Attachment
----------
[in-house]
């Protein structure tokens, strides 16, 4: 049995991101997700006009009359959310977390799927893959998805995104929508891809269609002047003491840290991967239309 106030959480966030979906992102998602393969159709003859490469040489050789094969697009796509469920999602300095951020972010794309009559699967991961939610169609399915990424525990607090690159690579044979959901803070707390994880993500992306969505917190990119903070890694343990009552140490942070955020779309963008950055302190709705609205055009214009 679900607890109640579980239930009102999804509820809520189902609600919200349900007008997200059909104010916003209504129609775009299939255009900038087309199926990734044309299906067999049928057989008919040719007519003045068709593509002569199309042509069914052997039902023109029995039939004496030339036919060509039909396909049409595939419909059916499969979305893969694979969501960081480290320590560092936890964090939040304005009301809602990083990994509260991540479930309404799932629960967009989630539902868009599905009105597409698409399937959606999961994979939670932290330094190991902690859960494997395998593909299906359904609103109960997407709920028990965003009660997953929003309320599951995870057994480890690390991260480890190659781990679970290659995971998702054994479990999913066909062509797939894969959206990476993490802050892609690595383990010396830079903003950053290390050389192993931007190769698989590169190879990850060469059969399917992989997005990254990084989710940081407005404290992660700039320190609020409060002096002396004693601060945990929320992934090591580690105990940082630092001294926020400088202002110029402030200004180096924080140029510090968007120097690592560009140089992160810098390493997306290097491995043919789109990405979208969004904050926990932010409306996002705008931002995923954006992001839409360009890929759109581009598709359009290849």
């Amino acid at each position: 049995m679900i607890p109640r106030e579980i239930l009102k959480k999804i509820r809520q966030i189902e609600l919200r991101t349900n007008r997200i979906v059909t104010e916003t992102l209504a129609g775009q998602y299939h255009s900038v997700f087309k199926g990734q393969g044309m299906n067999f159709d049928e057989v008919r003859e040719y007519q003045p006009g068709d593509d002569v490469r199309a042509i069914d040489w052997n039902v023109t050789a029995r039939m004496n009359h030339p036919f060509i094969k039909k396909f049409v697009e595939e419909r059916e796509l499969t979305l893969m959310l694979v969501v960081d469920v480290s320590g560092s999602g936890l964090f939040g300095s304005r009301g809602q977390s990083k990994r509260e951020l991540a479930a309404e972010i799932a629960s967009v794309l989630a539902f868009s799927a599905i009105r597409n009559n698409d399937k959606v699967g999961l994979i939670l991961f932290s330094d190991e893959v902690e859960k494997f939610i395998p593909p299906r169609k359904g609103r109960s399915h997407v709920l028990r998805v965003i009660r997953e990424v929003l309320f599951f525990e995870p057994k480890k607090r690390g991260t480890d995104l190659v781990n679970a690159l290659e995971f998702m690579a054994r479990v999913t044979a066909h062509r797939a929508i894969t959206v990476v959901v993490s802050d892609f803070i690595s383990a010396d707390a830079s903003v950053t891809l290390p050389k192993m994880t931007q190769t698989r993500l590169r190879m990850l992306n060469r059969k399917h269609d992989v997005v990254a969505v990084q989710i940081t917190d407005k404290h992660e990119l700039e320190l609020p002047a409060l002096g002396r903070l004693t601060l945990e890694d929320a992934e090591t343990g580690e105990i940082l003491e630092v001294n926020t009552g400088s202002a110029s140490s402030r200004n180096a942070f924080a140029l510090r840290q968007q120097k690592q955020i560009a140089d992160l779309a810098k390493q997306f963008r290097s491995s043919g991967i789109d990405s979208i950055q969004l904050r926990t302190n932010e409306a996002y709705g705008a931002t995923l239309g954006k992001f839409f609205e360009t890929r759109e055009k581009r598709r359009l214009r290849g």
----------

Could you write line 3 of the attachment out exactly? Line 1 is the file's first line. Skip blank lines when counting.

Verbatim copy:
């Amino acid at each position: 049995m679900i607890p109640r106030e579980i239930l009102k959480k999804i509820r809520q966030i189902e609600l919200r991101t349900n007008r997200i979906v059909t104010e916003t992102l209504a129609g775009q998602y299939h255009s900038v997700f087309k199926g990734q393969g044309m299906n067999f159709d049928e057989v008919r003859e040719y007519q003045p006009g068709d593509d002569v490469r199309a042509i069914d040489w052997n039902v023109t050789a029995r039939m004496n009359h030339p036919f060509i094969k039909k396909f049409v697009e595939e419909r059916e796509l499969t979305l893969m959310l694979v969501v960081d469920v480290s320590g560092s999602g936890l964090f939040g300095s304005r009301g809602q977390s990083k990994r509260e951020l991540a479930a309404e972010i799932a629960s967009v794309l989630a539902f868009s799927a599905i009105r597409n009559n698409d399937k959606v699967g999961l994979i939670l991961f932290s330094d190991e893959v902690e859960k494997f939610i395998p593909p299906r169609k359904g609103r109960s399915h997407v709920l028990r998805v965003i009660r997953e990424v929003l309320f599951f525990e995870p057994k480890k607090r690390g991260t480890d995104l190659v781990n679970a690159l290659e995971f998702m690579a054994r479990v999913t044979a066909h062509r797939a929508i894969t959206v990476v959901v993490s802050d892609f803070i690595s383990a010396d707390a830079s903003v950053t891809l290390p050389k192993m994880t931007q190769t698989r993500l590169r190879m990850l992306n060469r059969k399917h269609d992989v997005v990254a969505v990084q989710i940081t917190d407005k404290h992660e990119l700039e320190l609020p002047a409060l002096g002396r903070l004693t601060l945990e890694d929320a992934e090591t343990g580690e105990i940082l003491e630092v001294n926020t009552g400088s202002a110029s140490s402030r200004n180096a942070f924080a140029l510090r840290q968007q120097k690592q955020i560009a140089d992160l779309a810098k390493q997306f963008r290097s491995s043919g991967i789109d990405s979208i950055q969004l904050r926990t302190n932010e409306a996002y709705g705008a931002t995923l239309g954006k992001f839409f609205e360009t890929r759109e055009k581009r598709r359009l214009r290849g």